Quick! How many hours of sleep are recommended for infants? Toddlers? Preschoolers? The American Academy of Pediatrics recommends the following hours of sleep, during a 24 hour period:
- 12 to 16 hours for infants (4 – 12 months old) including naps
- 11 to 14 hours for toddlers (1 – 2 years old) including naps
- 10 to 13 hours for preschoolers (3 – 5 years old) including
- 9 to 12 hours for school agers (6 – 12 years old)
- 8 to 10 hours for teenagers (13 – 18 years)
During the summer, many families fall into the trap of not following a consistent sleep schedule with their kids. I get it, I am guilty of this as well. School is out so there is no longer a reason to enforce an early bedtime, right? Wrong! Although the “stay up late, sleep in all day” vibe of summer is in full effect it’s still important to follow a consistent sleep routine. I’m not trying to be a “downer” — I know it’s a treat to stay up late for kids but there needs to some parameters in order to make sure that children are still receiving all of the benefits of sleep during the lazy, hazy summer months. If you have a hard time convincing your kids that getting enough sleep is still important during the summer, tell them:
- Time to get to bed and grow! Your body secretes GH (growth hormone) primarily while you sleep. What’s GH? It’s a hormone that stimulates cell production so that you can grow bigger and bigger!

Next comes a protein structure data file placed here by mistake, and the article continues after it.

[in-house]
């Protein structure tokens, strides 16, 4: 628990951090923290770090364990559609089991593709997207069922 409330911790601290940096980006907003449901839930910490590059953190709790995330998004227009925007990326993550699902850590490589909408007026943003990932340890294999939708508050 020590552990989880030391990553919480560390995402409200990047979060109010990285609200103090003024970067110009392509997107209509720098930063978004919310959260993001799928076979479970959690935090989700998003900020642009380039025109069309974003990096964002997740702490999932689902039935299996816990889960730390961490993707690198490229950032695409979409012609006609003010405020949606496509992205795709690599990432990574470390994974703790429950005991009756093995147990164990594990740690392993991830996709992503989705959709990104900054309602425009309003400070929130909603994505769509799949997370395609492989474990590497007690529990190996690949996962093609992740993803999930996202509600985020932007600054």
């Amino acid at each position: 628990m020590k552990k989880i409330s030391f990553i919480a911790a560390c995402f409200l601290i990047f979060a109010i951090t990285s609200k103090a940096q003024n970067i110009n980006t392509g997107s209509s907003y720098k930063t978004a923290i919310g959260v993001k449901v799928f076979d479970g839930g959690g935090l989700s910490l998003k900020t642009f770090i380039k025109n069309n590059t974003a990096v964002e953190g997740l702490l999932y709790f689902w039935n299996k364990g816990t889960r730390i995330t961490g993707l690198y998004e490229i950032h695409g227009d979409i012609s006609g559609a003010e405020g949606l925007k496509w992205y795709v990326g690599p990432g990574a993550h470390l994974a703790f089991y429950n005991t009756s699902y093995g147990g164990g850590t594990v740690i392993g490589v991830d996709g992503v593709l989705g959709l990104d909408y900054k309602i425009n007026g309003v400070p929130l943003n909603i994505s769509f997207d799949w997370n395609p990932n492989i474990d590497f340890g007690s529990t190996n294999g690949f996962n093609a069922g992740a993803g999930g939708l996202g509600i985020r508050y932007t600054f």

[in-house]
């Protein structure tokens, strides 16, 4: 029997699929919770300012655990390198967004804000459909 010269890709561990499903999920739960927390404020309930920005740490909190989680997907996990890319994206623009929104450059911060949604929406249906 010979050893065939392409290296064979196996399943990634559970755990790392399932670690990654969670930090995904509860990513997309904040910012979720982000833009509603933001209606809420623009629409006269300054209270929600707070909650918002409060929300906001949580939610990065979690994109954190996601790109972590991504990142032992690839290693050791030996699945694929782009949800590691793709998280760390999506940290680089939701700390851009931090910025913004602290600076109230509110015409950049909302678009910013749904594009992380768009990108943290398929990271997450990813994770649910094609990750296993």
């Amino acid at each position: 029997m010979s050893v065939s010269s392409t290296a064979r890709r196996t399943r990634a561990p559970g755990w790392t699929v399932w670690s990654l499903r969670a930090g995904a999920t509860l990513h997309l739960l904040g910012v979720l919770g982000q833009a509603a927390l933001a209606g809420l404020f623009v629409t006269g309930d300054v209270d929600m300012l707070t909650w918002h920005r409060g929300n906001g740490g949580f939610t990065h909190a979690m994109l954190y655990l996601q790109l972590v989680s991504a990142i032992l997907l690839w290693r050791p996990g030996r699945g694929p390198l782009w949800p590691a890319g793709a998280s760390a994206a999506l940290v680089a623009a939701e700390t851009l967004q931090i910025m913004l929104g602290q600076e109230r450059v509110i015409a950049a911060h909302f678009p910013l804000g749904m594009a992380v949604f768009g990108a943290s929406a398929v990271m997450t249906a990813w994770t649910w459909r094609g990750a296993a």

- Time to get to bed and not get the sniffles! Getting enough sleep at night will help you build cytokines. What are cytokines? Cytokines are proteins that growing bodies need to help fight infections. Having a cold during the summer is a bummer, so do your part to fight icky germs by catching some zzz’s!
- Time to get to bed to increase your attention span! Yes, I know that sounds awkward but let me explain. Getting the recommended sleep hours helps increase your attention span because you will be well-rested. If you have a good night’s sleep you will be less distracted and less impulsive, allowing you to focus on the tasks presented to you. For example, getting enough sleep before we head to the park in the morning will help you be a safe climber because you’ll be rested and able to focus on what you are doing with your body as you grip the ladders.
The Parenting Hub would love to hear how you address summer sleep habits. Please send your tips to: firstname.lastname@example.org